How ASL Interpreters Are Enhancing Live Music for the Deaf

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A still from “Anybody [Official Sign Video]” by Young Thug (ft. Nicki Minaj)

In the realm of "Would you rather...?" questions, one of the most commonly posed is: "Would you rather be deaf or blind?" The hypothetical is almost always met with at least one person declaring, "Blind. I couldn't live without music." It's a widely-held belief among the hearing that to be deaf is to live in total silence, completely unenriched by music. This is a fallacy.

Jonny Cotsen, a performer, playwright, and consultant, has been deaf since birth and passionate about music since his teens. "I hear music completely differently to how a hearing person does," he says. "I know I'll never hear it like a hearing person, but my language of music is about what my hearing aids hear. They amplify music down, so I'll hear one mono sound. If you asked me 'How many instruments in that track?' I have no idea; I can't differentiate. But it's more about the feeling. It's almost like I've created a language of my own in terms of how I hear. And I'm sure other deaf people do the same."

Cotsen is right; he's not alone. And, increasingly, artists and venues are realizing it. After the introduction of 1990's Americans With Disabilities Act, ASL interpreters have become an increasingly common sight at concerts, particularly those in larger venues. And some of these translators are becoming stars in their own right.

Take, for example, Eminem's interpreter, Holly Maniatty. One of the reasons for Em's two-decades-long success is his impressive hyper-speed rapping ability. Trying to convey what he does with his voice, word-for-word, using only physical actions seems like a fairly impossible task—and yet, not only does Maniatty manage it, she does it with the kind of passion and precision it's impossible to look away from:


Maniatty got her start in the music world when she heard Marilyn Manson was having difficulty finding an interpreter for a show and volunteered her services. Since then, she's worked with the likes of Wu-Tang Clan, Waka Flocka Flame, and Snoop Dogg.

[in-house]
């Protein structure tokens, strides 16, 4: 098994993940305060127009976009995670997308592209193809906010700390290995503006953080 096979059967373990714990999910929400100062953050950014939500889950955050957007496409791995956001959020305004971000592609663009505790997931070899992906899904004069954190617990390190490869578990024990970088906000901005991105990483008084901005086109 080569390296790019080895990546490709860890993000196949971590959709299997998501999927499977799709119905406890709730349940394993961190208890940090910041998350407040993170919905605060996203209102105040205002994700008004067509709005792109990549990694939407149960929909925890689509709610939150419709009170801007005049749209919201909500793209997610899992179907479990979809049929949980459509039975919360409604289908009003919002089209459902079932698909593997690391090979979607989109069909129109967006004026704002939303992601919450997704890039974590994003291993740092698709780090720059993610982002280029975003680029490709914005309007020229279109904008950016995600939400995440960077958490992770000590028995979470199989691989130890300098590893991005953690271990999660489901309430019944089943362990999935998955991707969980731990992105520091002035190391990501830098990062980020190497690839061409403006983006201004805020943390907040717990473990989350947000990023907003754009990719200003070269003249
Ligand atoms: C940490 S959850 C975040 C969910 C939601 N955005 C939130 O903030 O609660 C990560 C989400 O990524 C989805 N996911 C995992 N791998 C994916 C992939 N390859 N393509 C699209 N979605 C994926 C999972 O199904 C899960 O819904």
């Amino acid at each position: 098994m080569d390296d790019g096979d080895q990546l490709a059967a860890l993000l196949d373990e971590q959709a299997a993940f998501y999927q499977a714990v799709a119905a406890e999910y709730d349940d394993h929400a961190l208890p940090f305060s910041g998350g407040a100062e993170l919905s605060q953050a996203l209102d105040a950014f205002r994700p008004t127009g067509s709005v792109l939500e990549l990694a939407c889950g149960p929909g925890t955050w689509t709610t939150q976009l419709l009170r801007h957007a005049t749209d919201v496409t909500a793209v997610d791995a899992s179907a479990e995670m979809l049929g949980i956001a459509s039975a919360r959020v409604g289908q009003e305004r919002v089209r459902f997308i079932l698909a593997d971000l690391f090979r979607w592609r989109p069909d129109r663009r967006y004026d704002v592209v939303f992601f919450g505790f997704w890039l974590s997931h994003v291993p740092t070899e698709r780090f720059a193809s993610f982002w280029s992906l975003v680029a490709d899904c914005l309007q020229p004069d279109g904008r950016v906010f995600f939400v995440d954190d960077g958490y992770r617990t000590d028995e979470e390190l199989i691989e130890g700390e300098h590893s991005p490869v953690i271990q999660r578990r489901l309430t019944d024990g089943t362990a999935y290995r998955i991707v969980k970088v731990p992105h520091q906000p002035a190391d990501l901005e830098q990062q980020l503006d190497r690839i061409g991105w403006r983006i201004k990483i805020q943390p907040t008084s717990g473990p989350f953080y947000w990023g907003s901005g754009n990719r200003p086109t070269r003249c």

For Cotsen, hip-hop is one of his favorite genres because its tone is more accessible for him. "My favorite type of music has changed over the years," he says. "I guess I like all kinds of music, but when the bass is louder, that's the type of music I most like—trip hop, electronic. It's weird with rap, because I never understand any of the lyrics at all, but I love the bass that they use—[artists like] Beastie Boys, the Jungle Brothers, a Tribe Called Quest."

This might explain why ASL interpreters are so in demand with hip-hop artists right now—though translating this particular genre poses a very specific set of problems, such as keeping up with ever-evolving slang. Chance the Rapper's translator, Matt Maxey, demonstrated to GQ last year how it's done, signing the likes of "Gucci," "Molly," "Thot," and (yes, really) "Skkrt! Skkrt!" Observe the majesty:

Coming up with these kinds of translations can be a complex task. Last year, in an interview with CBC Radio, Holly Maniatty revealed her process.  "I do a lot of research about if they're talking about a specific kind of car or an event," she said. "For example, when I was getting ready for the Wu-Tang show, they talk about riots... [so you] go see when that song was written and see that they're probably talking about the L.A. riots. And then think about something that's iconic about the L.A. riots in terms of visual accessibility, and kind of build your interpretation that way to make it as as authentic and close to the meaning of the person who wrote it [as] you can."

These days, truly great ASL interpreters inject as much feeling into their performance as the artist is putting into theirs. Amber Galloway Gallego—who has worked with the likes of Lady Gaga, Destiny's Child, Kendrick Lamar, and Drake—describes how she goes about conveying not just words, but also the sounds of instruments in her signing. "If we merely show the sign for 'music'," Gallego says in the Vox video below, "then we are doing an injustice as an interpreter."

To fully understand her point, you really need to see her in action:

Cotsen is pleased that more and more artists are employing interpreters to sign songs. "Any deaf person going to a gig is going to have a much better time," he says. "I don't want to be the sad deaf man staying home. I want to go out and socialize with my friends. It's just about enjoying myself and trying to get the most out of what I hear."

Undoubtedly, an increase in ASL signing at shows would aid in that. "It's a ridiculous myth that deaf people can't enjoy music. In the end, it's up to organizations to change the way that we go to shows and experience it."